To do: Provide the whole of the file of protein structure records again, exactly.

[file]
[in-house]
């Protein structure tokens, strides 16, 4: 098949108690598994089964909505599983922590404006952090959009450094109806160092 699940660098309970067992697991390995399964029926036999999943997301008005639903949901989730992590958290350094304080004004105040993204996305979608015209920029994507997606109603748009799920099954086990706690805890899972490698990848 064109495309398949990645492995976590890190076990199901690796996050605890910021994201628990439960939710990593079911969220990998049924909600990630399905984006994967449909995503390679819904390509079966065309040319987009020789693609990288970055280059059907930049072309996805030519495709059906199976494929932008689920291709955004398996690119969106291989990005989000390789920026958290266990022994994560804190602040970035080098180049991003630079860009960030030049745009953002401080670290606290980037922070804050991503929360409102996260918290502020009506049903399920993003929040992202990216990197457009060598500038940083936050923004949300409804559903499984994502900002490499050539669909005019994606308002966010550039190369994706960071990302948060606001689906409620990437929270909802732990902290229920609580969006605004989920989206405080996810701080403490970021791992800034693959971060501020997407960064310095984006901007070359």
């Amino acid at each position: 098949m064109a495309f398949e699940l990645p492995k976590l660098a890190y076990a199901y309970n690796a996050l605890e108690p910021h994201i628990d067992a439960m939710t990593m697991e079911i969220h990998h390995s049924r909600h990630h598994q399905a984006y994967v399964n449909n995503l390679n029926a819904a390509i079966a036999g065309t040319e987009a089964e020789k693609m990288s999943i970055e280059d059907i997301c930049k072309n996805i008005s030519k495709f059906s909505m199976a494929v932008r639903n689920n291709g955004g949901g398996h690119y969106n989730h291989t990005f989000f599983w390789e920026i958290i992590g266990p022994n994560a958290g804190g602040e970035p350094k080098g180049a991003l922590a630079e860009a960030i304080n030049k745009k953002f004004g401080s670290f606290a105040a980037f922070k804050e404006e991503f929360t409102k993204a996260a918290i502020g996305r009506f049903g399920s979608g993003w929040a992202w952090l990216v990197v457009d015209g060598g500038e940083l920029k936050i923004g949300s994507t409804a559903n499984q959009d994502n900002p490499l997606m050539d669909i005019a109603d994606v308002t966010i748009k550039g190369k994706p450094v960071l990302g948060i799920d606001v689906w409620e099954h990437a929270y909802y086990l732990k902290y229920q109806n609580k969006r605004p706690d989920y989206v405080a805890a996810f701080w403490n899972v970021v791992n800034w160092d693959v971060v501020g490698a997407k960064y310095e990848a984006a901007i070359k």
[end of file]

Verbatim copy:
[in-house]
């Protein structure tokens, strides 16, 4: 098949108690598994089964909505599983922590404006952090959009450094109806160092 699940660098309970067992697991390995399964029926036999999943997301008005639903949901989730992590958290350094304080004004105040993204996305979608015209920029994507997606109603748009799920099954086990706690805890899972490698990848 064109495309398949990645492995976590890190076990199901690796996050605890910021994201628990439960939710990593079911969220990998049924909600990630399905984006994967449909995503390679819904390509079966065309040319987009020789693609990288970055280059059907930049072309996805030519495709059906199976494929932008689920291709955004398996690119969106291989990005989000390789920026958290266990022994994560804190602040970035080098180049991003630079860009960030030049745009953002401080670290606290980037922070804050991503929360409102996260918290502020009506049903399920993003929040992202990216990197457009060598500038940083936050923004949300409804559903499984994502900002490499050539669909005019994606308002966010550039190369994706960071990302948060606001689906409620990437929270909802732990902290229920609580969006605004989920989206405080996810701080403490970021791992800034693959971060501020997407960064310095984006901007070359």
């Amino acid at each position: 098949m064109a495309f398949e699940l990645p492995k976590l660098a890190y076990a199901y309970n690796a996050l605890e108690p910021h994201i628990d067992a439960m939710t990593m697991e079911i969220h990998h390995s049924r909600h990630h598994q399905a984006y994967v399964n449909n995503l390679n029926a819904a390509i079966a036999g065309t040319e987009a089964e020789k693609m990288s999943i970055e280059d059907i997301c930049k072309n996805i008005s030519k495709f059906s909505m199976a494929v932008r639903n689920n291709g955004g949901g398996h690119y969106n989730h291989t990005f989000f599983w390789e920026i958290i992590g266990p022994n994560a958290g804190g602040e970035p350094k080098g180049a991003l922590a630079e860009a960030i304080n030049k745009k953002f004004g401080s670290f606290a105040a980037f922070k804050e404006e991503f929360t409102k993204a996260a918290i502020g996305r009506f049903g399920s979608g993003w929040a992202w952090l990216v990197v457009d015209g060598g500038e940083l920029k936050i923004g949300s994507t409804a559903n499984q959009d994502n900002p490499l997606m050539d669909i005019a109603d994606v308002t966010i748009k550039g190369k994706p450094v960071l990302g948060i799920d606001v689906w409620e099954h990437a929270y909802y086990l732990k902290y229920q109806n609580k969006r605004p706690d989920y989206v405080a805890a996810f701080w403490n899972v970021v791992n800034w160092d693959v971060v501020g490698a997407k960064y310095e990848a984006a901007i070359k």